Manning also described her efforts to retain her humanity under the vindictive regime imposed by her captors. “I try to stay as active and productive as possible. I don’t have access to the internet, but I read books and newspapers a lot. I work hard at the job that I have in prison – work with wood. I am also always trying to learn more, working on my education. I also exercise a lot. .. I write a lot, too.”

Manning’s interviewer asked, “What helps you to stay positive in prison?” Manning replied, “I love reading the mail that I get from all over the world. I love talking on the phone with people I care about. I always feel so much better when people send me their warm love and strong words of support. I love staying active and engaged with the world. It is an amazing feeling!”

On July 5, Manning attempted suicide by hanging. She subsequently received a flood of sympathetic messages and letters, and she instructed supporters by phone to issue a Twitter message: “I am okay. I’m glad to be alive. Thank you all for your love <3 I will get through this.”

The military authorities’ response was to serve Manning on July 28 with notice that she was under investigation for numerous “administrative offenses,” which include “resisting the force cell move team,” possessing “prohibited property,” and for “conduct which threatens.” She has also been unable to meet regularly with a psychologist.

These spurious administrative charges were rebutted in an August 1 article by journalist Cory Doctorow and the Chelsea Manning Support Network. With respect to the charge that Manning “resisted a force cell move team,” her alleged “resistance” consisted in being unconscious when the prison guards found her. The “prohibited use of property” charge is based on the use of items in her cell to attempt suicide. The theory behind the “conduct which threatens” charge is that Manning’s suicide attempt “interferes with the orderly running, safety, good order and discipline, or security of the facility.”

If the military determines that Manning is guilty of the alleged “administrative offenses,” it can subject her to indefinite solitary confinement and other further restrictions. Since the administrative offenses can affect Manning’s eligibility for parole, they can also provide a legal foundation for extending her incarceration. Manning is currently held in a disciplinary barracks in Fort Leavenworth, Kansas, where she is serving a 35-year sentence for disclosing classified information.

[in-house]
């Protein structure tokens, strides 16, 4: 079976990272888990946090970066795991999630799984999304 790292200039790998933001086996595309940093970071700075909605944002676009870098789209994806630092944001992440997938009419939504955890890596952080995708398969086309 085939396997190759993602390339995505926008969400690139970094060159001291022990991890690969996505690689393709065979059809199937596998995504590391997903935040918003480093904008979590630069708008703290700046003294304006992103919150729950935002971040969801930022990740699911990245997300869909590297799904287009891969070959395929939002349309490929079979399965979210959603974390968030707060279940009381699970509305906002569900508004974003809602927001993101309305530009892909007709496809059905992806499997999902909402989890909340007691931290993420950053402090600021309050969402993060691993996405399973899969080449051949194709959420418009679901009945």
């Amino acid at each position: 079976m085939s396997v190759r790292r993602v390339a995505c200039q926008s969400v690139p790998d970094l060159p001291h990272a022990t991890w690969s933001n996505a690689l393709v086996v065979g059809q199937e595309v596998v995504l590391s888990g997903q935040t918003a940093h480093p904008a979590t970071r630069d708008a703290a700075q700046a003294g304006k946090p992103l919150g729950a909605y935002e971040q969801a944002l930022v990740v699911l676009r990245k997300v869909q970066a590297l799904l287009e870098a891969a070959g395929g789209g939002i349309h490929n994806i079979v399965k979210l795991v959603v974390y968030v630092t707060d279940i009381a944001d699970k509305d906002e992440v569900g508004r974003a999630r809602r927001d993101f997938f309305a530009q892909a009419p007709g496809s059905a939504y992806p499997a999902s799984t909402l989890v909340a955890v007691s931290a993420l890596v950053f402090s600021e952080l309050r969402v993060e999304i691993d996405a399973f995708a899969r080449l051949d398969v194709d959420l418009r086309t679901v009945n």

Manning was previously harassed with alleged administrative offenses that included possessing unauthorized reading material and possessing a prohibited item – an expired tube of toothpaste.

The military brass, together with the rest of the political establishment, is seething with anger at Manning, who exposed so many of their crimes, and who continues to be praised as a hero by working people and youth around the world. They will miss no opportunity to revenge themselves on her and everything she represents. If, driven to hopelessness by systematic abuse and degradation, Manning’s suicide attempt had been successful, America’s leading military, intelligence, and political figures would properly have been considered responsible, either as direct accomplices or through their silence regarding her treatment.

The current presidential candidates of the establishment parties, Hillary Clinton and Donald Trump, have said nothing in defense of Manning as a political prisoner, nor have they criticized her retaliatory ill-treatment at the hands of the military. In December 2011, while Manning was being tortured and persecuted, Clinton (then Secretary of State) defended the campaign against Manning on the grounds that “some information which is sensitive, which does affect the security of individuals and relationships, deserves to be protected and we will continue to take necessary steps to do so.”

In September 2013, Manning formally appealed to President Obama for a pardon. This appeal, together with numerous petitions for clemency, has fallen on deaf ears.